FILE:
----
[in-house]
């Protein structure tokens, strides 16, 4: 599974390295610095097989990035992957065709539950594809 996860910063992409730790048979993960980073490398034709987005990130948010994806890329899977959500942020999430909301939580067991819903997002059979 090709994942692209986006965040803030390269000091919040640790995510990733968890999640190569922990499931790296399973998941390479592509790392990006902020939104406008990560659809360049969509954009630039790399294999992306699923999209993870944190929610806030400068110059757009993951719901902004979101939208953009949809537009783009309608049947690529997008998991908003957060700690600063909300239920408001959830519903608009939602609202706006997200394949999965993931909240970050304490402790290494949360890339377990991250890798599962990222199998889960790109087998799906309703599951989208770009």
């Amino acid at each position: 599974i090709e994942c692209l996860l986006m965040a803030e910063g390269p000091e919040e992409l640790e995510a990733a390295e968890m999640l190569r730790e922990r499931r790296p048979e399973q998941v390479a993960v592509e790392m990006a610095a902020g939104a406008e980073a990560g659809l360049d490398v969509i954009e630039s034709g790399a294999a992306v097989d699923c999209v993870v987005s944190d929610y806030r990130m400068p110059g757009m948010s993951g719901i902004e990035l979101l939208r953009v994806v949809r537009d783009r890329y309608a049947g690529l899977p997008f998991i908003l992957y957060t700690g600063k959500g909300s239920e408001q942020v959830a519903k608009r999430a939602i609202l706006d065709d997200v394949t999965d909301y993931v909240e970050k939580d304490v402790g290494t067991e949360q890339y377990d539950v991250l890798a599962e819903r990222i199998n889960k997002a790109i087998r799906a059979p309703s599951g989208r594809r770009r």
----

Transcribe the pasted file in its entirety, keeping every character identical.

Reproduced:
[in-house]
């Protein structure tokens, strides 16, 4: 599974390295610095097989990035992957065709539950594809 996860910063992409730790048979993960980073490398034709987005990130948010994806890329899977959500942020999430909301939580067991819903997002059979 090709994942692209986006965040803030390269000091919040640790995510990733968890999640190569922990499931790296399973998941390479592509790392990006902020939104406008990560659809360049969509954009630039790399294999992306699923999209993870944190929610806030400068110059757009993951719901902004979101939208953009949809537009783009309608049947690529997008998991908003957060700690600063909300239920408001959830519903608009939602609202706006997200394949999965993931909240970050304490402790290494949360890339377990991250890798599962990222199998889960790109087998799906309703599951989208770009």
């Amino acid at each position: 599974i090709e994942c692209l996860l986006m965040a803030e910063g390269p000091e919040e992409l640790e995510a990733a390295e968890m999640l190569r730790e922990r499931r790296p048979e399973q998941v390479a993960v592509e790392m990006a610095a902020g939104a406008e980073a990560g659809l360049d490398v969509i954009e630039s034709g790399a294999a992306v097989d699923c999209v993870v987005s944190d929610y806030r990130m400068p110059g757009m948010s993951g719901i902004e990035l979101l939208r953009v994806v949809r537009d783009r890329y309608a049947g690529l899977p997008f998991i908003l992957y957060t700690g600063k959500g909300s239920e408001q942020v959830a519903k608009r999430a939602i609202l706006d065709d997200v394949t999965d909301y993931v909240e970050k939580d304490v402790g290494t067991e949360q890339y377990d539950v991250l890798a599962e819903r990222i199998n889960k997002a790109i087998r799906a059979p309703s599951g989208r594809r770009r």